A charitable foundation in Richmond has committed $50 million to Fralin Biomedical Research Institute at VTC.
The Red Gates Foundation’s gift — equal to the two largest donations ever made to Virginia Tech — will focus in large part on recruiting 14 researchers dedicated to cancer, neuro-engineering and computational neuroscience to the Roanoke institute. One-third of the gift will support six faculty-led Fralin Institute research projects that are already underway and centered on cancer and brain disorders in adults and children.
The Red Gates Foundation is endowed by the estate of Richmond businessman Hunter Goodwin, who died of cancer at age 51 in January 2020. The foundation works to fund innovative research with difference-making potential, the foundation’s executive director, Jeff Galanti, said in a Virginia Tech news release.
Virginia Tech and Fralin officials said they were excited by the donation. It will bolster the work the institute is already doing under founding Executive Director Michael Friedlander’s leadership, while providing funds to further develop its research capabilities, university President Tim Sands said.
Sands, in an interview Monday, said that he visits the Roanoke-based institute frequently, often with university guests who are touring the facility.
“I go at least once every month or two months, which is probably excessive, but I learn something new every time,” he said. “I could go today, and it’s been a week since I was last there, but I would learn something new and interesting.”
The other two $50 million donations have come in the past five years and both center on the university’s research potential. Roanoke businessman and health care executive Heywood Fralin delivered the major gift that gave a name to an institute that started in 2010 with only one employee — executive director Friedlander.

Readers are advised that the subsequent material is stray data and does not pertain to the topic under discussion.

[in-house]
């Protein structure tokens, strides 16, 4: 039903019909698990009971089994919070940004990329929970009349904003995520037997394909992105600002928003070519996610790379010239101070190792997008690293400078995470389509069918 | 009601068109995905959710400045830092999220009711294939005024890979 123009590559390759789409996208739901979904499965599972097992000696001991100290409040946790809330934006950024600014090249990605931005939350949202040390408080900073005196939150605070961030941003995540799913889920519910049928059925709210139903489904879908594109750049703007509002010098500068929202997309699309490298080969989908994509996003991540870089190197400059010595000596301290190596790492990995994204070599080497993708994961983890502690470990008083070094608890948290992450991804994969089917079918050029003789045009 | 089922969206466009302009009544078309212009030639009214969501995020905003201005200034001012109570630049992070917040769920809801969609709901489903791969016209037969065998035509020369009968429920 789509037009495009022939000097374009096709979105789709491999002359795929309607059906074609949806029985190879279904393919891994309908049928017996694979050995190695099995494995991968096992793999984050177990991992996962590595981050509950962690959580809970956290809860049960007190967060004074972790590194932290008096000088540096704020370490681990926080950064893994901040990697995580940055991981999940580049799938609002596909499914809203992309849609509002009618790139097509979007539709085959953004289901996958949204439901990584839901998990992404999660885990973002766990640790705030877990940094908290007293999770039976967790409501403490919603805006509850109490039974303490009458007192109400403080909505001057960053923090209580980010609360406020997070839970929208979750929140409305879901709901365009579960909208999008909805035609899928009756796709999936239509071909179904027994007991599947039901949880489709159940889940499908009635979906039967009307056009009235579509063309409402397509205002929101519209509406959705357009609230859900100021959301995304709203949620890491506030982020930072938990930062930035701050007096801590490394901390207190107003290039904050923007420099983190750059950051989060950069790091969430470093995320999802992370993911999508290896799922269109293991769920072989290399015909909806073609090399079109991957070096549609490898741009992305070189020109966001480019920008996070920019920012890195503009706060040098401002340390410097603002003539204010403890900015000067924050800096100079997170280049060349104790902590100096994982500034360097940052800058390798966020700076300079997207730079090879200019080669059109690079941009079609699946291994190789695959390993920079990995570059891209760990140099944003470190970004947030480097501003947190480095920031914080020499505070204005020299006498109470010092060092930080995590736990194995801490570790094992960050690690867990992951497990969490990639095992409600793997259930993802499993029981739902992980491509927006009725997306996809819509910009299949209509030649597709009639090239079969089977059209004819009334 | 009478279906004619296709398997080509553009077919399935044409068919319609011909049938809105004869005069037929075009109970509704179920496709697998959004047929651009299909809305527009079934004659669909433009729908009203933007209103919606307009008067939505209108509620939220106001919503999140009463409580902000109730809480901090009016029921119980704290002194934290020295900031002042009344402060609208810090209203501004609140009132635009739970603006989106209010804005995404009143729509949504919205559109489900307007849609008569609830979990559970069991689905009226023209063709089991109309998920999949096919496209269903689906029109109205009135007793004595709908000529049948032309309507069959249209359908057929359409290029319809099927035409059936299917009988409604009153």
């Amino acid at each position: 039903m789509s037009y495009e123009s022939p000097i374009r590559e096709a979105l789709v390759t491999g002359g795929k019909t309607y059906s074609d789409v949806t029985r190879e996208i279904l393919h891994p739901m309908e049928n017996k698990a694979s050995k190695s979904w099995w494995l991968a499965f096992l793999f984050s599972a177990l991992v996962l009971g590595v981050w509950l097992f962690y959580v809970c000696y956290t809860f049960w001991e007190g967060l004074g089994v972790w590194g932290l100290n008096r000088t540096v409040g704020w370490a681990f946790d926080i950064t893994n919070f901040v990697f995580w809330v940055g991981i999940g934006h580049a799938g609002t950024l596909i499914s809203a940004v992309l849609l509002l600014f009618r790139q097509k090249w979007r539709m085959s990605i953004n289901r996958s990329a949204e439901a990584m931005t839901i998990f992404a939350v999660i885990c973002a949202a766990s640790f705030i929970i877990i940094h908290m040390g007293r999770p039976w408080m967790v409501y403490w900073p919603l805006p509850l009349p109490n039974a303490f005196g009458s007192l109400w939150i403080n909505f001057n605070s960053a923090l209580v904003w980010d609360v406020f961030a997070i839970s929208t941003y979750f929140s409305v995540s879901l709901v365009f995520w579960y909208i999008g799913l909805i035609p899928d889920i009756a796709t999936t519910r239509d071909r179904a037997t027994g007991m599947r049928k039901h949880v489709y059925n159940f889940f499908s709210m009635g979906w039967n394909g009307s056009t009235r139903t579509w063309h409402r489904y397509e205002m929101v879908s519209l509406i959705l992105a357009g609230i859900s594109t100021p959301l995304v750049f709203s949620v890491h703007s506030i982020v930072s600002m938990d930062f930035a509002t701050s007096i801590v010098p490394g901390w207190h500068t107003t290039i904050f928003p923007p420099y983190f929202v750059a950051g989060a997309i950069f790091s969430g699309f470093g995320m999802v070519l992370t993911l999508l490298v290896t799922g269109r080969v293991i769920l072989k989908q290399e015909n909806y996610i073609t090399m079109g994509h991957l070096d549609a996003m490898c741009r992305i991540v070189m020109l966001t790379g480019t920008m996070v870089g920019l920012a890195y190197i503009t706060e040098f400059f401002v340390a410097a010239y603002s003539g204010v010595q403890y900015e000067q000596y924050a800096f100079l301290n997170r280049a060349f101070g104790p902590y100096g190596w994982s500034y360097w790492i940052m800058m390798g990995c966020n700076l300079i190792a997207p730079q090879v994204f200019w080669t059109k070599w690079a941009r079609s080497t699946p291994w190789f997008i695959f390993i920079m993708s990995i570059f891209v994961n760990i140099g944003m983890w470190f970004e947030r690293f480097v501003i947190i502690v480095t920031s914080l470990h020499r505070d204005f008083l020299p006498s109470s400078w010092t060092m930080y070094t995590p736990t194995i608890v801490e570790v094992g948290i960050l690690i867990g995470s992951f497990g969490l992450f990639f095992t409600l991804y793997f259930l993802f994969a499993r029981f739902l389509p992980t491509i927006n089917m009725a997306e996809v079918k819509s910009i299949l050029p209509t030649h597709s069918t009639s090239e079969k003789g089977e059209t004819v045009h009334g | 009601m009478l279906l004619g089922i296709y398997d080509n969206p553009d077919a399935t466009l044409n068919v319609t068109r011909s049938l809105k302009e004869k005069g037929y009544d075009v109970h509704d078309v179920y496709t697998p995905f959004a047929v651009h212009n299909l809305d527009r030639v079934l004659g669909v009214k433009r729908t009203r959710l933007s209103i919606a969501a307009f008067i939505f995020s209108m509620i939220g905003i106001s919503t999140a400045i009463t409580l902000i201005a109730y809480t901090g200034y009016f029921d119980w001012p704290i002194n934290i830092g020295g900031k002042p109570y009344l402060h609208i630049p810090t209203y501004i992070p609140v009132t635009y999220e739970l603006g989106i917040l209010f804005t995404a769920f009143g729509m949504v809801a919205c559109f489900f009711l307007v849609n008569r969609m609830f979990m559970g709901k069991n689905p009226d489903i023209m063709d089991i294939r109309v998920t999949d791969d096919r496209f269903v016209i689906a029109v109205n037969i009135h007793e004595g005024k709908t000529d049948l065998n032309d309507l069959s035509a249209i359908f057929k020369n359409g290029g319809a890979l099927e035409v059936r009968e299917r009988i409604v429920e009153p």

The second gift, from Boeing in 2021, established the Virginia Tech Innovation Campus, focused on graduate students in technology and scheduled to open in Alexandria in 2024.
Virginia Tech teamed with state officials and Carilion Clinic in 2007 to announce the biomedical research institute and medical school, with funding from all three of those sources and philanthropic donations.
“I’d be disingenuous if I didn’t say we are extremely excited, enthusiastic about this,” Friedlander said of the Red Gates Foundation gift. “Money is a big part of what it takes to do modern medical research. It just costs a lot these days and we’re living in a world where we’re competing for grant funds to do the research all the time, and it’s a constant battle. And we do quite well in that space.
“But to be able to actually realize something like this, a major investment into our research program over a five-year period, is an incredible boon. It’s going to enable us to move more quickly. It’s going to enable us to move to a higher level of research, support, than we would have otherwise if we were just in the grant world.”
Before Goodwin died, he made a “significant financial contribution” to what would become the nonprofit Massachusetts-based Break Through Cancer, according to the organization’s website. Goodwin’s estate teamed with his parents, Virginia Tech graduate William Goodwin Jr. and his wife, Alice, to announce their $250 million pledge toward Break Through Cancer’s creation, according to the Richmond Times-Dispatch.
Galanti, the Red Gates director, said in the Virginia Tech news release that the Fralin Biomedical Research Institute is world-renowned and “pushed the boundaries of what is possible. We are confident that their nimble approach to research, which is focused on the intersections of science, medicine, engineering, and data analytics, will help them make significant breakthroughs that benefit humanity in the years to come.”